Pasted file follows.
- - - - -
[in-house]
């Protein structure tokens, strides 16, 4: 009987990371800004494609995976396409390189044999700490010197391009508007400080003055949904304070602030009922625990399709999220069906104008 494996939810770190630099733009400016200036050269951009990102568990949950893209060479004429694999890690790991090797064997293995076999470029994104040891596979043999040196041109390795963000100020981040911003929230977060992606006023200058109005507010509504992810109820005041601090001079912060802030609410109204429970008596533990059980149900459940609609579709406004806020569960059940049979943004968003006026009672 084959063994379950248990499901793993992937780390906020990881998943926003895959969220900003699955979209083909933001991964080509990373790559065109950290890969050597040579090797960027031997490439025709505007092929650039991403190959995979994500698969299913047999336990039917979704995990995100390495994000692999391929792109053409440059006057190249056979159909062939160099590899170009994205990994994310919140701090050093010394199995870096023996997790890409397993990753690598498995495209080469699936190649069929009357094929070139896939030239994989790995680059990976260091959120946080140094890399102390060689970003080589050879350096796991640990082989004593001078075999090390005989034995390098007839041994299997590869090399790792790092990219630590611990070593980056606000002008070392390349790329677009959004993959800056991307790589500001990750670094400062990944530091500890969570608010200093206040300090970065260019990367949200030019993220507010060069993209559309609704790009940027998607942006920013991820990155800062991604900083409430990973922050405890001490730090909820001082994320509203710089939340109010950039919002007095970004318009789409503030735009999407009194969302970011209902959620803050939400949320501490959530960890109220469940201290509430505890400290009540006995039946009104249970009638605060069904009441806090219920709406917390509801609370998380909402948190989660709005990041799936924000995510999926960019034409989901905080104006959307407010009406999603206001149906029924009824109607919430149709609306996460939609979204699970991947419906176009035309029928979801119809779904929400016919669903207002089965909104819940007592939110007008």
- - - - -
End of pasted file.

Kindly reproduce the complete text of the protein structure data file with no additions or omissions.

[in-house]
């Protein structure tokens, strides 16, 4: 009987990371800004494609995976396409390189044999700490010197391009508007400080003055949904304070602030009922625990399709999220069906104008 494996939810770190630099733009400016200036050269951009990102568990949950893209060479004429694999890690790991090797064997293995076999470029994104040891596979043999040196041109390795963000100020981040911003929230977060992606006023200058109005507010509504992810109820005041601090001079912060802030609410109204429970008596533990059980149900459940609609579709406004806020569960059940049979943004968003006026009672 084959063994379950248990499901793993992937780390906020990881998943926003895959969220900003699955979209083909933001991964080509990373790559065109950290890969050597040579090797960027031997490439025709505007092929650039991403190959995979994500698969299913047999336990039917979704995990995100390495994000692999391929792109053409440059006057190249056979159909062939160099590899170009994205990994994310919140701090050093010394199995870096023996997790890409397993990753690598498995495209080469699936190649069929009357094929070139896939030239994989790995680059990976260091959120946080140094890399102390060689970003080589050879350096796991640990082989004593001078075999090390005989034995390098007839041994299997590869090399790792790092990219630590611990070593980056606000002008070392390349790329677009959004993959800056991307790589500001990750670094400062990944530091500890969570608010200093206040300090970065260019990367949200030019993220507010060069993209559309609704790009940027998607942006920013991820990155800062991604900083409430990973922050405890001490730090909820001082994320509203710089939340109010950039919002007095970004318009789409503030735009999407009194969302970011209902959620803050939400949320501490959530960890109220469940201290509430505890400290009540006995039946009104249970009638605060069904009441806090219920709406917390509801609370998380909402948190989660709005990041799936924000995510999926960019034409989901905080104006959307407010009406999603206001149906029924009824109607919430149709609306996460939609979204699970991947419906176009035309029928979801119809779904929400016919669903207002089965909104819940007592939110007008």